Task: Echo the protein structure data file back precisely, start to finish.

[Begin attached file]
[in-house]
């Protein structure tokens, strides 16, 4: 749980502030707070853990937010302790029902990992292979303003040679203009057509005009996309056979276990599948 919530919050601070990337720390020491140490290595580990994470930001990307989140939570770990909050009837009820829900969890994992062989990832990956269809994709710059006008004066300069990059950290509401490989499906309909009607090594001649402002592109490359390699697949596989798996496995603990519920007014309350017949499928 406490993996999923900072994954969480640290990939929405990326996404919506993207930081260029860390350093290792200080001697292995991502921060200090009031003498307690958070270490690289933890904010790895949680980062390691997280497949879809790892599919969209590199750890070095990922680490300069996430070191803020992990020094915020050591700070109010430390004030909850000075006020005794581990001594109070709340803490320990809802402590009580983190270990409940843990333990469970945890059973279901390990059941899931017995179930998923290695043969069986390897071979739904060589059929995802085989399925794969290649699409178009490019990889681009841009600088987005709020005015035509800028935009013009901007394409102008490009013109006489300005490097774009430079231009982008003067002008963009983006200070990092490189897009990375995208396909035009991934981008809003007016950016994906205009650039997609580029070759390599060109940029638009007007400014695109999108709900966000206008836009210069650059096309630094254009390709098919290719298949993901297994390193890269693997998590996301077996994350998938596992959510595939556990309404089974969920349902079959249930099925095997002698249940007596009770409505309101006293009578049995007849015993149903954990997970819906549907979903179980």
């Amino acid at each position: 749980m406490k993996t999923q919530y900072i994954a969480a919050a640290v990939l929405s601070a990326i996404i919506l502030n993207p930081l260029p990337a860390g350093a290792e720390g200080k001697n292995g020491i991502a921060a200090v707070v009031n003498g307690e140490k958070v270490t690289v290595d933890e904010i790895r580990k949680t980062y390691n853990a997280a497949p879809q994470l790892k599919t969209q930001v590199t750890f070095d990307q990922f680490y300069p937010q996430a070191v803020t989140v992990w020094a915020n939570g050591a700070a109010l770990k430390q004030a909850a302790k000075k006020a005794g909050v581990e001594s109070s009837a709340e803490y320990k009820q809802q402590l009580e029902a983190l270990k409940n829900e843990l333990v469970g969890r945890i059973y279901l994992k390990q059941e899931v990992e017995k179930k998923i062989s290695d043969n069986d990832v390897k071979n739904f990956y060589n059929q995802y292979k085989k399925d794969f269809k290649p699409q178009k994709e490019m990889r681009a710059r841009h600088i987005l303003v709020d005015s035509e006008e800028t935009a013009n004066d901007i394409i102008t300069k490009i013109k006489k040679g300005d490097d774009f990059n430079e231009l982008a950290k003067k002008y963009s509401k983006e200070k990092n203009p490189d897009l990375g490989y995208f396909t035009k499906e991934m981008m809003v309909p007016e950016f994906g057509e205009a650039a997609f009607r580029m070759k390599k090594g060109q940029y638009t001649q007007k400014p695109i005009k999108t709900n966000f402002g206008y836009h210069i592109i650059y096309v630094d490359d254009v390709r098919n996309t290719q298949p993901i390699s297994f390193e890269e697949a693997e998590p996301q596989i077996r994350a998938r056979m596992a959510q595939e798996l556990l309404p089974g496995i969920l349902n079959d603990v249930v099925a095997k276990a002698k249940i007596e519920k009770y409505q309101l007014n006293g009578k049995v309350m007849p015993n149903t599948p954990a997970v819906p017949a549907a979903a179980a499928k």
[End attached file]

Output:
[in-house]
């Protein structure tokens, strides 16, 4: 749980502030707070853990937010302790029902990992292979303003040679203009057509005009996309056979276990599948 919530919050601070990337720390020491140490290595580990994470930001990307989140939570770990909050009837009820829900969890994992062989990832990956269809994709710059006008004066300069990059950290509401490989499906309909009607090594001649402002592109490359390699697949596989798996496995603990519920007014309350017949499928 406490993996999923900072994954969480640290990939929405990326996404919506993207930081260029860390350093290792200080001697292995991502921060200090009031003498307690958070270490690289933890904010790895949680980062390691997280497949879809790892599919969209590199750890070095990922680490300069996430070191803020992990020094915020050591700070109010430390004030909850000075006020005794581990001594109070709340803490320990809802402590009580983190270990409940843990333990469970945890059973279901390990059941899931017995179930998923290695043969069986390897071979739904060589059929995802085989399925794969290649699409178009490019990889681009841009600088987005709020005015035509800028935009013009901007394409102008490009013109006489300005490097774009430079231009982008003067002008963009983006200070990092490189897009990375995208396909035009991934981008809003007016950016994906205009650039997609580029070759390599060109940029638009007007400014695109999108709900966000206008836009210069650059096309630094254009390709098919290719298949993901297994390193890269693997998590996301077996994350998938596992959510595939556990309404089974969920349902079959249930099925095997002698249940007596009770409505309101006293009578049995007849015993149903954990997970819906549907979903179980």
């Amino acid at each position: 749980m406490k993996t999923q919530y900072i994954a969480a919050a640290v990939l929405s601070a990326i996404i919506l502030n993207p930081l260029p990337a860390g350093a290792e720390g200080k001697n292995g020491i991502a921060a200090v707070v009031n003498g307690e140490k958070v270490t690289v290595d933890e904010i790895r580990k949680t980062y390691n853990a997280a497949p879809q994470l790892k599919t969209q930001v590199t750890f070095d990307q990922f680490y300069p937010q996430a070191v803020t989140v992990w020094a915020n939570g050591a700070a109010l770990k430390q004030a909850a302790k000075k006020a005794g909050v581990e001594s109070s009837a709340e803490y320990k009820q809802q402590l009580e029902a983190l270990k409940n829900e843990l333990v469970g969890r945890i059973y279901l994992k390990q059941e899931v990992e017995k179930k998923i062989s290695d043969n069986d990832v390897k071979n739904f990956y060589n059929q995802y292979k085989k399925d794969f269809k290649p699409q178009k994709e490019m990889r681009a710059r841009h600088i987005l303003v709020d005015s035509e006008e800028t935009a013009n004066d901007i394409i102008t300069k490009i013109k006489k040679g300005d490097d774009f990059n430079e231009l982008a950290k003067k002008y963009s509401k983006e200070k990092n203009p490189d897009l990375g490989y995208f396909t035009k499906e991934m981008m809003v309909p007016e950016f994906g057509e205009a650039a997609f009607r580029m070759k390599k090594g060109q940029y638009t001649q007007k400014p695109i005009k999108t709900n966000f402002g206008y836009h210069i592109i650059y096309v630094d490359d254009v390709r098919n996309t290719q298949p993901i390699s297994f390193e890269e697949a693997e998590p996301q596989i077996r994350a998938r056979m596992a959510q595939e798996l556990l309404p089974g496995i969920l349902n079959d603990v249930v099925a095997k276990a002698k249940i007596e519920k009770y409505q309101l007014n006293g009578k049995v309350m007849p015993n149903t599948p954990a997970v819906p017949a549907a979903a179980a499928k």